Medical Payments Coverage: This type of coverage pays for medical expenses related to an accident, regardless of fault. It can cover you, your employees or anyone in the truck when an accident occurs. 

If you are a professional trucker, you likely are already aware that the Federal Motor Carrier Safety Administration (FMCSA) requires companies that operate commercial vehicles transporting passengers or hauling cargo in interstate commerce register with the FMCSA and have a USDOT Number. 

Commercial intrastate hazardous materials carriers who haul types and quantities requiring a safety permit must also register for a US DOT Number. Certain commercial vehicles must also meet certain insurance filing requirements that meet specific minimum coverages. These coverage limits are fairly high, but you must meet those requirements. 

Commercial Truck Insurance Rates

Commercial truck insurance rates will depend on a number of factors. Expect to spend some time evaluating coverage options and costs. 

Also be sure to provide complete information when you are getting a quote for commercial truck insurance so you get the coverage you need, and to also help ensure you are covered in the event of an accident, theft, or other damage. 

Factors that can affect your commercial truck insurance costs:

Location: It is more expensive to insure vehicles in certain states or locations, and commercial vehicle insurance is no different. Insurance tends to cost more in areas where there is a higher risk of accidents, such as urban areas with high traffic. Your driving radius will also be a factor here. Driving locally often means a better rate than long-haul driving. 

Vehicle Type: As with car insurance, certain types of trucks will cost more to insure. Newer trucks tend to be more expensive to insure than older ones, and generally heavier vehicles will be more expensive because they can cause a lot more damage in an accident.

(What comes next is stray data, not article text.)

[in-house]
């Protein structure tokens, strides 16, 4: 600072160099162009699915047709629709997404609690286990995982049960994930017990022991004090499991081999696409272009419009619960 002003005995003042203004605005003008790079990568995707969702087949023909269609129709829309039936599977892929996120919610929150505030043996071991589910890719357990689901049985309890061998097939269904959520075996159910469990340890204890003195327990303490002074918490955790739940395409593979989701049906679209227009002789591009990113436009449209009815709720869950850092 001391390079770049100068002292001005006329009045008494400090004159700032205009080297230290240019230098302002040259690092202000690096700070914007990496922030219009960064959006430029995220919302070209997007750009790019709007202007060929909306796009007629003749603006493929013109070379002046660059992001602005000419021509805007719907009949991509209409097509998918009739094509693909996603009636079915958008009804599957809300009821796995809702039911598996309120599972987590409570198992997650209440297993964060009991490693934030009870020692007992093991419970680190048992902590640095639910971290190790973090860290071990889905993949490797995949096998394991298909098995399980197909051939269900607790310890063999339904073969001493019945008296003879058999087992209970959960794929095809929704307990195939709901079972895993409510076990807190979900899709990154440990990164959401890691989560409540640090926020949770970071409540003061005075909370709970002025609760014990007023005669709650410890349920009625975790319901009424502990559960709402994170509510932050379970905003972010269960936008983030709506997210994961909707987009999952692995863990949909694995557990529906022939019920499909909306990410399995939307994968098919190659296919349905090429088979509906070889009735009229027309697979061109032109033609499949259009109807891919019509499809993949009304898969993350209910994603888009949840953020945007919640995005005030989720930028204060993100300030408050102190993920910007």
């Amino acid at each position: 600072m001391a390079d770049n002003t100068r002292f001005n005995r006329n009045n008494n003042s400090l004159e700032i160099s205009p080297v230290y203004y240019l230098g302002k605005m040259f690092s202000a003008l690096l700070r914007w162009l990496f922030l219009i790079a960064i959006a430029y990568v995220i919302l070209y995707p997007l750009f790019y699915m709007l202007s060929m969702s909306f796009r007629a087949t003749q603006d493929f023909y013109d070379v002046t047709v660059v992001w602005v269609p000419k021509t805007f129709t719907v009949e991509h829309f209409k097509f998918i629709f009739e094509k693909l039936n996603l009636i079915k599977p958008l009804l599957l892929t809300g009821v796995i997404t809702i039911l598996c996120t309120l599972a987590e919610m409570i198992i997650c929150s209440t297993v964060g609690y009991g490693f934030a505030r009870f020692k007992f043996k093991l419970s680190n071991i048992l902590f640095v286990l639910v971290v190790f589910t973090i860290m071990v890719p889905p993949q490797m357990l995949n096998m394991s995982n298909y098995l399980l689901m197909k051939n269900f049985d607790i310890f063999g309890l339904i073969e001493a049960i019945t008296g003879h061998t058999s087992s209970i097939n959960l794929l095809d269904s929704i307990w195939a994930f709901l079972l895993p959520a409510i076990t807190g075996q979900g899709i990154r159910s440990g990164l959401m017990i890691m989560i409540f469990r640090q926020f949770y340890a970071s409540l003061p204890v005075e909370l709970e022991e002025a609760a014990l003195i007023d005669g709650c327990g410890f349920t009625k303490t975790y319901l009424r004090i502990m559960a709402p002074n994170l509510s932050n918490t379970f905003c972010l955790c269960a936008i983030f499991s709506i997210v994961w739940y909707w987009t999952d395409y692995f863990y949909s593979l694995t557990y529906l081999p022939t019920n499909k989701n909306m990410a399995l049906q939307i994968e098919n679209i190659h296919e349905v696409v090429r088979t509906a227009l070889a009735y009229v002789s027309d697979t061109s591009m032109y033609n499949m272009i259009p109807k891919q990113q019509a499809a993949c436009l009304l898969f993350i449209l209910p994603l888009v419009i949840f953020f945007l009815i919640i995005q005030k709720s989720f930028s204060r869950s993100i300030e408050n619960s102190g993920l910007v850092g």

Driver Qualifications: Just as with your personal auto insurance, your driving record can affect your rates.  Drivers with clean driving records may qualify for lower rates, but the insurer may also take into account how long you’ve been driving commercially, your age. Your insurance-based credit score (based on your credit report) may also be a factor in underwriting. A hazardous materials endorsement on your Commercial Driver’s License (CDL) may be attractive in terms of the types of jobs you can get, but may also result in higher rates since you may be hauling riskier cargo. 

Deductibles and Limits: Higher deductibles or lower coverage limits can save you money. Deductibles are the amount that you or your business must pay out of pocket before insurance coverage kicks in. The coverage limit is the amount the policy will cover for certain types of claims. 

Cargo. The type of cargo you transport can affect your rates since some types of cargo are higher risk than others. 

As with any type of insurance, it’s helpful to compare quotes. But cheaper isn’t always better. You want to make sure you have adequate coverage and that the insurance company is financially healthy and has a good track record of paying claims promptly. 

Nav’s Verdict: Commercial Truck Insurance 

Commercial truck insurance— and business insurance in general— is crucial for businesses that rely on one or more trucks to operate their business. With the right coverage, you can help protect your business against significant expenses in the case of an accident, theft or other serious events. 

While insurance can be expensive, not having the right insurance can be even more costly. Take the time to review coverage options and securing the right insurance.

Frequently Asked Questions